Strauss: Four Last Songs / Wagner: Wesendonck-Lieder Import, Original recording remastered
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Unfortunately Masur chose some ridiculously slow speeds but you can get used to those. Generally you'll be too distracted by Norman to notice, so it's not a big problem. At least nothing is too fast, which in these songs is the greater sin.
The Vier Letzte Lieder was originally coupled with six Strauss lieder performances (still available at full price) and one can't help feeling a little short-changed that Phillips replaced these with the Wessendonck-lieder, losing many delights in the process (and a reasonable amount of listening time).
The Wagner is a good performance (it could hardly be less from Norman), but I can't bring myself to call it 'great'. Studer (again coupled with an indispensable if less-known vier letzte lieder) and Eaglen (with a poor Strauss but excellent Berg) both bring something more beautiful and more interesting to these songs.
In the end, unless you really only want the vier letzte lieder, the mid-price repackaging is a bit of a farce, as you only get two-thirds of the music. You may as well pay for the full price recording and get the other Strauss lieder instead - they're more worthwhile than the Wessendonck-lieder in any case.
Many will debate their favourite recordings. There are different strengths to different performances. For me, Jessye Norman has the controlled power to make this the standout performance so far recorded. Kurt Masur's conducting is superb, and the Gewandhaus produces all the calm variation of this rich score.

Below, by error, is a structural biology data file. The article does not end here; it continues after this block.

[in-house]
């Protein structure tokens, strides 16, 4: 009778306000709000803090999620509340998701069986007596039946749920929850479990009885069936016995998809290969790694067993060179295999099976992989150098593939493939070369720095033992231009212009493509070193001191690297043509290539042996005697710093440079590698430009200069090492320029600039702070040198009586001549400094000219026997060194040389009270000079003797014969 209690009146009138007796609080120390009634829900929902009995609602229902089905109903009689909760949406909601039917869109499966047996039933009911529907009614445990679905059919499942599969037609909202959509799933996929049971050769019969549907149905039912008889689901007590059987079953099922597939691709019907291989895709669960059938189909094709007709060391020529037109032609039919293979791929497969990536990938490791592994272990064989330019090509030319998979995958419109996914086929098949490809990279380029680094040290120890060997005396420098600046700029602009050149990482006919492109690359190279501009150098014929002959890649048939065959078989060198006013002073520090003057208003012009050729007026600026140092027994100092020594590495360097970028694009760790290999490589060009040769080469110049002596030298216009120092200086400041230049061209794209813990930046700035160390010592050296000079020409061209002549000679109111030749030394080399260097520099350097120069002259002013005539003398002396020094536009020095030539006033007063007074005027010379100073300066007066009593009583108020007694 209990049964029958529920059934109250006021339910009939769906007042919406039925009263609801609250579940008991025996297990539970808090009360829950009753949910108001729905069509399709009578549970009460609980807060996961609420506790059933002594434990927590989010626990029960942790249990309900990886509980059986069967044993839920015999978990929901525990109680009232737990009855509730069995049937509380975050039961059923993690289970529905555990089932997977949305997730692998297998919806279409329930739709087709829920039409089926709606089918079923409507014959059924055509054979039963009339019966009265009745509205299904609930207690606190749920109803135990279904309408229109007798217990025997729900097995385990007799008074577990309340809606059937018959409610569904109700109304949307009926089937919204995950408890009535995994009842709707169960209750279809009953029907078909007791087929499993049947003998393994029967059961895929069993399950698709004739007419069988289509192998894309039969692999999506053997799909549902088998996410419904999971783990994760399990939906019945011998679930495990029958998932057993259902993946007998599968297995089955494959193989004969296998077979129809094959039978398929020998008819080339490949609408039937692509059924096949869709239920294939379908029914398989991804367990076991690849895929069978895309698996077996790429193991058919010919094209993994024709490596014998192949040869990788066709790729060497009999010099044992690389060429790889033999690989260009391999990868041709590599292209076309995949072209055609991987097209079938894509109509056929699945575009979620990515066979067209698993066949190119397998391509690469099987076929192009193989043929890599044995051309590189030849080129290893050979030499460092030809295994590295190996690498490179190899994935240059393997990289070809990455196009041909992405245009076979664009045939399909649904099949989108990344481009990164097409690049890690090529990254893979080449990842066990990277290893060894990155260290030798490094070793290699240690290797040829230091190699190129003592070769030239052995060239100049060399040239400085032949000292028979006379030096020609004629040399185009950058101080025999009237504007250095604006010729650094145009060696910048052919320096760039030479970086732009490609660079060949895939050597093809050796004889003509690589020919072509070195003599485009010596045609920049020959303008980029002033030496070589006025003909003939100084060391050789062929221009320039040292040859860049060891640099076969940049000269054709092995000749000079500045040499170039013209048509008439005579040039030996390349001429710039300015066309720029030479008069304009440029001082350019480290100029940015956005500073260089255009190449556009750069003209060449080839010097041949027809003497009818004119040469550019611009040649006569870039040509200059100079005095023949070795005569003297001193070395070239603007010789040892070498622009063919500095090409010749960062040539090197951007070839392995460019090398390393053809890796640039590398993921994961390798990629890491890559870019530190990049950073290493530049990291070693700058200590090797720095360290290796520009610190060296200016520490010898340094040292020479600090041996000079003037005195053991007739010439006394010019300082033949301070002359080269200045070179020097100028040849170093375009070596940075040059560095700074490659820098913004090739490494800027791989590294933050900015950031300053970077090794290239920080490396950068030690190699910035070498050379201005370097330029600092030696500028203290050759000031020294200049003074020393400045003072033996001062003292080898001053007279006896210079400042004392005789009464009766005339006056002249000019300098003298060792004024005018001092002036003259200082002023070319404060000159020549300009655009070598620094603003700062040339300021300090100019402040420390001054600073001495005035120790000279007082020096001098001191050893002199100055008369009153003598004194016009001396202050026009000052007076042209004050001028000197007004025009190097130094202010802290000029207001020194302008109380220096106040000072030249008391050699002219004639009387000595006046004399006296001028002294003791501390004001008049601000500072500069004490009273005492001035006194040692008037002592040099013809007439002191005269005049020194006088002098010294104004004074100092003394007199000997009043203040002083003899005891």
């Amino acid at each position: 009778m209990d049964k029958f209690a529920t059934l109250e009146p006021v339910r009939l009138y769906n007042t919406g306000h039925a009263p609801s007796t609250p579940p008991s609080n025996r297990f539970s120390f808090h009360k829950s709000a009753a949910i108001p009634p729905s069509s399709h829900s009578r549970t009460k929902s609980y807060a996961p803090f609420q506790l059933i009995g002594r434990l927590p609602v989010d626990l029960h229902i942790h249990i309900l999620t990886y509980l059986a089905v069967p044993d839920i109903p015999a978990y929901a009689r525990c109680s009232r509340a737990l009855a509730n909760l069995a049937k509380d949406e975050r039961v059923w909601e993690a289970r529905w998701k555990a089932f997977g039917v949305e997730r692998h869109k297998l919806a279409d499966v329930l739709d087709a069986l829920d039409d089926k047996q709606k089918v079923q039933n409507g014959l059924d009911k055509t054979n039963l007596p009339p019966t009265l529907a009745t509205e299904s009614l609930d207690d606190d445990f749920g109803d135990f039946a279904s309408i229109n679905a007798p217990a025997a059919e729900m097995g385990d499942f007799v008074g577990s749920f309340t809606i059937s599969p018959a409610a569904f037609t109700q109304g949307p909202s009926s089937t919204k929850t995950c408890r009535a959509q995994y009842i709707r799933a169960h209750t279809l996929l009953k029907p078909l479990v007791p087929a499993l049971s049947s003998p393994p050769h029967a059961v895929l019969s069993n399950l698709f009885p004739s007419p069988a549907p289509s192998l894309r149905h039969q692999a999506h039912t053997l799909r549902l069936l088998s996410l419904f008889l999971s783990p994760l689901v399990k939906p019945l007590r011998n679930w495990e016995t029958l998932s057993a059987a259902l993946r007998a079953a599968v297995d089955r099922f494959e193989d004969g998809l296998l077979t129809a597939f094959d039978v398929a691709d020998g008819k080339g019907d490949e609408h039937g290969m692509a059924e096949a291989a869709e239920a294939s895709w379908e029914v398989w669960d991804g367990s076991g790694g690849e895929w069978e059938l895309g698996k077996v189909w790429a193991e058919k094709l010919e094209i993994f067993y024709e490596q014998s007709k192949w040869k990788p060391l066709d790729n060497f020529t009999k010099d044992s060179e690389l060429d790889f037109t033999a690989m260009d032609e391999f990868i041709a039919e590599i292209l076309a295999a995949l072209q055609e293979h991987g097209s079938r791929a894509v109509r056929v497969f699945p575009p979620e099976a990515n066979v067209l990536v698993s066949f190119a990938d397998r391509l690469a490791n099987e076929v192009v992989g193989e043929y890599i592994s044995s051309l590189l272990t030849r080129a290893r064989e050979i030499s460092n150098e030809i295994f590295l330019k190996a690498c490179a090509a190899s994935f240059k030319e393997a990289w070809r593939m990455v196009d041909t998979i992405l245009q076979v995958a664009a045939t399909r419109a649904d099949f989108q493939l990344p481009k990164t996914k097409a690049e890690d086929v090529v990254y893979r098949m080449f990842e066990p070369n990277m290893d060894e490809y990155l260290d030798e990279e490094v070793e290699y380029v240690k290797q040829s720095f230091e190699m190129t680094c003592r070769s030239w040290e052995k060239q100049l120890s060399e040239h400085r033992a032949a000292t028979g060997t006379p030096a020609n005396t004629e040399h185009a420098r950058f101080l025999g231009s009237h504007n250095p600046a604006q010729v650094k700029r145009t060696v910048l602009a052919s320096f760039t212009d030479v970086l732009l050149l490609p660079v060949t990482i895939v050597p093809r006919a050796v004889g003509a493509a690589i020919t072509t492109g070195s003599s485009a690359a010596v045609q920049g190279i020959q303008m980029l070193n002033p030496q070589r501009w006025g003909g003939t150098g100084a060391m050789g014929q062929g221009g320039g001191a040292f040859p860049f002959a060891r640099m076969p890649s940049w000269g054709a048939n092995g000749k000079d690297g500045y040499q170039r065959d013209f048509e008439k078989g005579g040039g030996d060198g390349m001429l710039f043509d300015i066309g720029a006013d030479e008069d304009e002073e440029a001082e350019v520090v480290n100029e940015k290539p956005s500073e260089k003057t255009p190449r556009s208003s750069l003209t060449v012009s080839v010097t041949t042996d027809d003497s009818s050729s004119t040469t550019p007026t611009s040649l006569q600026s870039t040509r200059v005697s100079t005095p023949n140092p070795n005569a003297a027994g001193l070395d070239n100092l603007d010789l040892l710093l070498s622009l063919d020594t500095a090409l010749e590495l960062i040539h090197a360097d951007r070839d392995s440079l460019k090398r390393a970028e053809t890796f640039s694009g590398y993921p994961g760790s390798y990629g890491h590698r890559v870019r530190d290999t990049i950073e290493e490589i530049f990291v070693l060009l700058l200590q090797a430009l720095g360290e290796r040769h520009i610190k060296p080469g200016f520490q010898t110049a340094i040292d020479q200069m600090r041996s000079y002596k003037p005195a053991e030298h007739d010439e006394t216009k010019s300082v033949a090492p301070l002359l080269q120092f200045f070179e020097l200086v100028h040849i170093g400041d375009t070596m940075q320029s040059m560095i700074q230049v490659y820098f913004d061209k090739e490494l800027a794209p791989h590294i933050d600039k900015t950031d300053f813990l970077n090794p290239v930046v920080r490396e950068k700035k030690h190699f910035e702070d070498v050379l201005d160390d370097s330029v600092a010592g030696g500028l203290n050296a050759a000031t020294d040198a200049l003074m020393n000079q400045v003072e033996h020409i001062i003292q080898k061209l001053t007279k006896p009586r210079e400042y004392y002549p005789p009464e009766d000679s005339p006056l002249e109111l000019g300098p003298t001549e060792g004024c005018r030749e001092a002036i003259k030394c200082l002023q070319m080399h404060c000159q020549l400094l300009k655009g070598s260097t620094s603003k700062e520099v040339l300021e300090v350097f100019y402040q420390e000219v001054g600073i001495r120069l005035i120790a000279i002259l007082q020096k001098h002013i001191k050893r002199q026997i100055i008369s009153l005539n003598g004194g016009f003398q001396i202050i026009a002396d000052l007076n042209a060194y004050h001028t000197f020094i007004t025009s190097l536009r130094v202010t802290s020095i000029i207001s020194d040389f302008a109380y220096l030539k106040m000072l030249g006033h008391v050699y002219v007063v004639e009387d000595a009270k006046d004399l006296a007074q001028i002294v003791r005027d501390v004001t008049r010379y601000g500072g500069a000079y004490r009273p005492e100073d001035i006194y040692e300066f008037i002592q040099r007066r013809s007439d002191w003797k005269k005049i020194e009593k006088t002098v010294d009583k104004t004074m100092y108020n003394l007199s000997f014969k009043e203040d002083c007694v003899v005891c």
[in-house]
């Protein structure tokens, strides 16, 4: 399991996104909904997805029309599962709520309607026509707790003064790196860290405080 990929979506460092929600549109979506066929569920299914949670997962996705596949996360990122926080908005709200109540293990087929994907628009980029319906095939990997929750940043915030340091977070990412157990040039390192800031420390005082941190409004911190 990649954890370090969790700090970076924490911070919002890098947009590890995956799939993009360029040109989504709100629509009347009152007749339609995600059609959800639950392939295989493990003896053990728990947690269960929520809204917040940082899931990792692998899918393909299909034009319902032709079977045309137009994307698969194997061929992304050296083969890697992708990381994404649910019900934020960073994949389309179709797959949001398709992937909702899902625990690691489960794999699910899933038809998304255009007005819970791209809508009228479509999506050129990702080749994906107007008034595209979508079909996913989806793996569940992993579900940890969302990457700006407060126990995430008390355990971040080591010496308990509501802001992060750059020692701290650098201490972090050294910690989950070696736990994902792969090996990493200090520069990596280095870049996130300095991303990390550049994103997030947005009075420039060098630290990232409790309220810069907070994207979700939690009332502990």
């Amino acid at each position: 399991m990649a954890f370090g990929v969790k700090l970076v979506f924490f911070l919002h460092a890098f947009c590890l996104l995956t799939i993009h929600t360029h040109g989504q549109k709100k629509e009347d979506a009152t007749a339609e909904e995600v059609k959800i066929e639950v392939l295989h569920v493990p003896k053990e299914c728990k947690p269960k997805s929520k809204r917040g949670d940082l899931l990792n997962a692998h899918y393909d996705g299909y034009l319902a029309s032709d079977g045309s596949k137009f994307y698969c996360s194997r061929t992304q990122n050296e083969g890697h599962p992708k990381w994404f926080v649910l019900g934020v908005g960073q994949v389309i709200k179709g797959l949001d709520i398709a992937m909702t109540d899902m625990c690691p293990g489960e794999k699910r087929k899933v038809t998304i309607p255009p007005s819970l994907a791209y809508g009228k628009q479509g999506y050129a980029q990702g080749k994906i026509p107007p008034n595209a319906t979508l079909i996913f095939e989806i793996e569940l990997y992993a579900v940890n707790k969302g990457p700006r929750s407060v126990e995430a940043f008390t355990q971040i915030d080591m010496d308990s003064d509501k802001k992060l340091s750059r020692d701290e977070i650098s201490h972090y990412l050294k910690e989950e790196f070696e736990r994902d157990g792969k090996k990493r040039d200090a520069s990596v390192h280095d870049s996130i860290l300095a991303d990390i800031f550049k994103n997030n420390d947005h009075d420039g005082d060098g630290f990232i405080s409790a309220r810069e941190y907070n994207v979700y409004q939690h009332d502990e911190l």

Whilst Wagner's Wesendonck Lieder are a very satisfying addition, they do not reach the ethereal heights of the Strauss.
Strauss' four last songs are absolute masterpieces. The lyrics of three of them are by Hermann Hesse (one of my favorite writers and poets); the lines of the fourth lied are by Joseph von Eichendorff. Therefore, the mastery and the mellow artistry of the last Richard Strauss (here saying a serene adieu to his earthly experience and preparing to the next life of his soul) joined to the high poetry of Hesse/Eichendorff create the miracle.
In my opinion Wagner's lieder stay, from an artistic point of view, one or two steps below. Mathilde Wesendonk's lyrics are quite good and touching, but obviously hers is an amateur poetry and it suffers a bit from mannerism and a Decadent posture. The orchestration is not by Wagner, but by Felix Mottl. He is an excellent Wagnerian specialist and a gifted musician, but the orchestral effect lacks the involving density and originality of the Master.Read more ›
Most Recent Customer Reviews
Really - I have about a gazillion recordings of the Four Last Songs and quite a few of the Wesendonck Lieder. Read morePublished on August 19, 2014 by Robert B. Lamm
Other reviewers have rhapsodized about this release from a far more knowledgeable perspective than I could ever do. Read morePublished on January 4, 2014 by J. R. Trtek
Having listened to almost all of Strauss heroines, including Flagsted and Fleming,
I rate Jessey as the ideal voice for Strauss
Some recordings captured when singers were at their splendid best (and now thankfully digitally re-mastered so that the acoustics remain au courant) are simply staples of the music... Read morePublished on January 6, 2012 by Grady Harp